Missouri's Senate primary got more crowded in the past week, as Rep. Vicki Harztler (R-Mo.) entered it with a bid for social conservative votes; her announcement focused not just on gun rights and abortion, but on the Biden administration “forcing woke training" on the military, “undermining unit cohesion.”
In New Hampshire, where Gov. Chris Sununu enjoys stronger approval ratings than Sen. Maggie Hassan (D), Republicans may keep waiting on an official campaign decision; Sununu told “Good Morning New Hampshire” last week that he doesn't have to make the call for a “very long time.” (For context, former Massachusetts senator Scott Brown, who moved to New Hampshire after his 2012 defeat, waited until April 2014 to run for Senate there. New Hampshire holds some of the last primaries in the country, scheduled for September next year.)
Sununu, who may be given new election laws to sign by the state's GOP legislature, rebuffed conspiracy theories about the state's 2020 election. He blew off the audit of machines in Windham, a small town with a discrepancy in ballots counted for a state legislative race, signing the bill that let that audit happen while adding that “out of the hundreds of thousands of ballots cast this last year, we saw only very minor, isolated issues.”
The push for more audits has kept up anyway, with Republicans rallying in Michigan today to deliver 7,000-odd signatures asking the state's Democratic leadership to support another look at the 2020 election.
“I'm not looking at 2022. I'm not looking at 2024,” said Patrick Colbeck, a former GOP state senator and Trump supporter. “I'm looking at 2020. What's at stake is a lot more than the typical Republicans-versus-Democrat battle.”
In Georgia, where Republicans are reviewing ballots from Atlanta's Fulton County, they've focused on the absence of around 25 percent of the “ballot transfer forms” that county officials were supposed to file after collecting ballots from drop boxes.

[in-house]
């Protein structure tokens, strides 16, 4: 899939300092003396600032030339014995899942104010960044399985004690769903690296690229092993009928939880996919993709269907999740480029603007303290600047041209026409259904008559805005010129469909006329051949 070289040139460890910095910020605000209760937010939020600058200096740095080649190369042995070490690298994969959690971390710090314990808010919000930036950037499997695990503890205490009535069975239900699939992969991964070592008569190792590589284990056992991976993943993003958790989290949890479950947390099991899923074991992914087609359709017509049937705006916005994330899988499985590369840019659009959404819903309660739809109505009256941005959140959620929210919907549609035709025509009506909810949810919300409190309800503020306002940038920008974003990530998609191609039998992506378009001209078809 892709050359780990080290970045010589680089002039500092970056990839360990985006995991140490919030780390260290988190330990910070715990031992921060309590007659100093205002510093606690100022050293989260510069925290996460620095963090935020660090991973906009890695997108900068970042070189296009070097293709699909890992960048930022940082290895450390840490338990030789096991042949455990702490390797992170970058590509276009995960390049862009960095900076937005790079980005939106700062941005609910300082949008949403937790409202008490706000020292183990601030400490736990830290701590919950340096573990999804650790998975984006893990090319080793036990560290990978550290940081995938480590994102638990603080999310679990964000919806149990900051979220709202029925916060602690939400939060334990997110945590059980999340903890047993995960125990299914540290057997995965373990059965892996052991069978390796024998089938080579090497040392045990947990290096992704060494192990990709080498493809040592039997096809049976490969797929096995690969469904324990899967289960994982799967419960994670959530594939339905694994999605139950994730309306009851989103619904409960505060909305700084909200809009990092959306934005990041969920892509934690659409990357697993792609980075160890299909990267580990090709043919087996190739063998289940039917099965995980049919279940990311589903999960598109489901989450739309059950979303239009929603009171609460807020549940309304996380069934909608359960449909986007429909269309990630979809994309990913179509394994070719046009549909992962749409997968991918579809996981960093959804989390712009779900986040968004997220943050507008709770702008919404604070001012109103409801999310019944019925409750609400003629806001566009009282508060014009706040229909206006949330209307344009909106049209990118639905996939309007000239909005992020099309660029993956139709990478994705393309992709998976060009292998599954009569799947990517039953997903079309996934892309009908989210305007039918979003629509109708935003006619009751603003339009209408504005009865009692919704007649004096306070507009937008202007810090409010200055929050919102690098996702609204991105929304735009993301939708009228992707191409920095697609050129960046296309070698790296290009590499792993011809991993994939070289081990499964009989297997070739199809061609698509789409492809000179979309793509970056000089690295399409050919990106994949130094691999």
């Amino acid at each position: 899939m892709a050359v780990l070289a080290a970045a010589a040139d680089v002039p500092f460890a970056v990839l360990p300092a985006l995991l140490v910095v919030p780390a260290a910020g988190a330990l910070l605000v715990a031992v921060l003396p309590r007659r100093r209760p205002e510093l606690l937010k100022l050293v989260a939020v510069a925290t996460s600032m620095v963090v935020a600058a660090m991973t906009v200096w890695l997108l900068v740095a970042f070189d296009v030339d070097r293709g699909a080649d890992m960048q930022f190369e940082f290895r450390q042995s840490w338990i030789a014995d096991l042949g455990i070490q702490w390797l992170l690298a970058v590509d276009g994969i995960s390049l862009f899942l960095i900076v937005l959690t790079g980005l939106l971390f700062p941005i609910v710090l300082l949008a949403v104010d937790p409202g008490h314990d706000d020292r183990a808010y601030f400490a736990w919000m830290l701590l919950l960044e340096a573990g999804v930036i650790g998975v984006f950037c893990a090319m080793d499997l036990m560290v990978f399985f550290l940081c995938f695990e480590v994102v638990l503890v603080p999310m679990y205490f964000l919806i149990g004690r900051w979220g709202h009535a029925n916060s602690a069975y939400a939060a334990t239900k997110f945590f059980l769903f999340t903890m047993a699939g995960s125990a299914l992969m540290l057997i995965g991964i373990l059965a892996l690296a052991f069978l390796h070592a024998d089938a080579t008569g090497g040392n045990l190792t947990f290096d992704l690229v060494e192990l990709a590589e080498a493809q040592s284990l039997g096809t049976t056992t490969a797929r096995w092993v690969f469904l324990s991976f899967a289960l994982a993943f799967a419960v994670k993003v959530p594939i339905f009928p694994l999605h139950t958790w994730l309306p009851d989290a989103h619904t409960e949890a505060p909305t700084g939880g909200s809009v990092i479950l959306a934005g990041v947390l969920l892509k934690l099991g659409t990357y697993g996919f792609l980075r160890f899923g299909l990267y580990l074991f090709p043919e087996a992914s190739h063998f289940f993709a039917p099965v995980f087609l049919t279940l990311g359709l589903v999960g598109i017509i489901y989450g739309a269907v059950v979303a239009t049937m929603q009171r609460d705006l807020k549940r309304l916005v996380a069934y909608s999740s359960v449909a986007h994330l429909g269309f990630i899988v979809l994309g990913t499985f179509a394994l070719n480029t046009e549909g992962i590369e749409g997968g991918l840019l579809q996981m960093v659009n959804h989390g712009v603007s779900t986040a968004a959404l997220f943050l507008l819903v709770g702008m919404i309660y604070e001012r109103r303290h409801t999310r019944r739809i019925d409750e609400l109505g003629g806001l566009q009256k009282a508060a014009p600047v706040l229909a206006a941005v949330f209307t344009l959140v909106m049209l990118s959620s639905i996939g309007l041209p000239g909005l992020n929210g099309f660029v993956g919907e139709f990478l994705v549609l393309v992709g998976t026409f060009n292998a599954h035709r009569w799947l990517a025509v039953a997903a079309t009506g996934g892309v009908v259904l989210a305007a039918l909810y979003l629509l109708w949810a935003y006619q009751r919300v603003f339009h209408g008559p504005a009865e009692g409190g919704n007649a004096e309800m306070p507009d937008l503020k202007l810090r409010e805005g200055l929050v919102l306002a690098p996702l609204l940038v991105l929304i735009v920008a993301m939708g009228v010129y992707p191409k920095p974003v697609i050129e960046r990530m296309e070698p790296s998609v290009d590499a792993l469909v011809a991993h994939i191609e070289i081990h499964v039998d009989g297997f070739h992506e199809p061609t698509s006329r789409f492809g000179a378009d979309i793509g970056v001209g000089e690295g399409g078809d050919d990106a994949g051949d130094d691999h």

“New revelations that Fulton County is unable to produce all ballot drop box transfer documents will be investigated thoroughly, as we have with other counties that failed to follow Georgia rules and regulations regarding drop boxes,” Secretary of State Brad Raffensperger said in a statement on Twitter. Three days later, those tweets were endorsed by a Republican who has endorsed Raffensperger's ouster next year: Donald Trump.
In Virginia, police reform activist Princess Blanding qualified for the November ballot as the new Liberation Party's candidate for governor. Democrats had hoped that the GOP's fractious convention process would inspire one of the candidates to run as a third-party candidate. That didn't happen, and Blanding, so far, is the only third-party candidate on the ballot, with an agenda to the left of Democratic nominee Terry McAuliffe.
Nina Turner, “Worry.” Turner's national profile and broad fundraising network grew out of her roles in Sen. Bernie Sanders's (I-Vt.) two presidential campaigns, but her campaign for Congress has more often emphasized her work in Ohio. Here, she explains that she supports Medicare-for-all legislation because “wealth should not dictate if you have health care," as voters nod and listen. “When I fight for Medicare-for-all, I’m fighting for my mama, who’s not here, and working-class people who need to have health care as a right, not a privilege," she says. In the safely Democratic district, the arguments used to attack Medicare-for-all last year, such as the replacement of private insurance, don't have much oomph.
Shontel Brown, “For Us.” The second-strongest fundraiser in the Ohio special election, and the one emphasizing her support for Democratic leaders, Brown in her second ad avoids any mention of Turner to focus on the lower-profile work Brown did in Ohio, like delivering Wi-Fi hotspots to poor families during the pandemic. “I'll work with President Biden to keep getting things done,” she says. A looming question: Whether voters think Turner, who has not criticized Biden since entering the race, would be hostile to him.
Dan Quart, “A Safe and Fair New York City.” One of the many Democrats in Manhattan's district attorney contest, Quart has the same basic message as the race's bigger spenders: The city must tackle crime while reforming the criminal justice system. That's dramatized here with an older White woman admitting that she's begun “checking behind me before I go into my building,” a Black man desiring public safety and a White man who says that the first job of any DA is to be “fair.”
Kathryn Garcia, “Show Up.” A New York Times endorsement rescued Garcia from the lower tier of mayoral primary candidates, but she still lacks the broad support from labor and elected Democrats that's boosted her rivals. Her closing, digital message doesn't mention any endorsements at all: She just knows how to make the city work. “Imagine what New York City can be when our government works for everyone,” she says.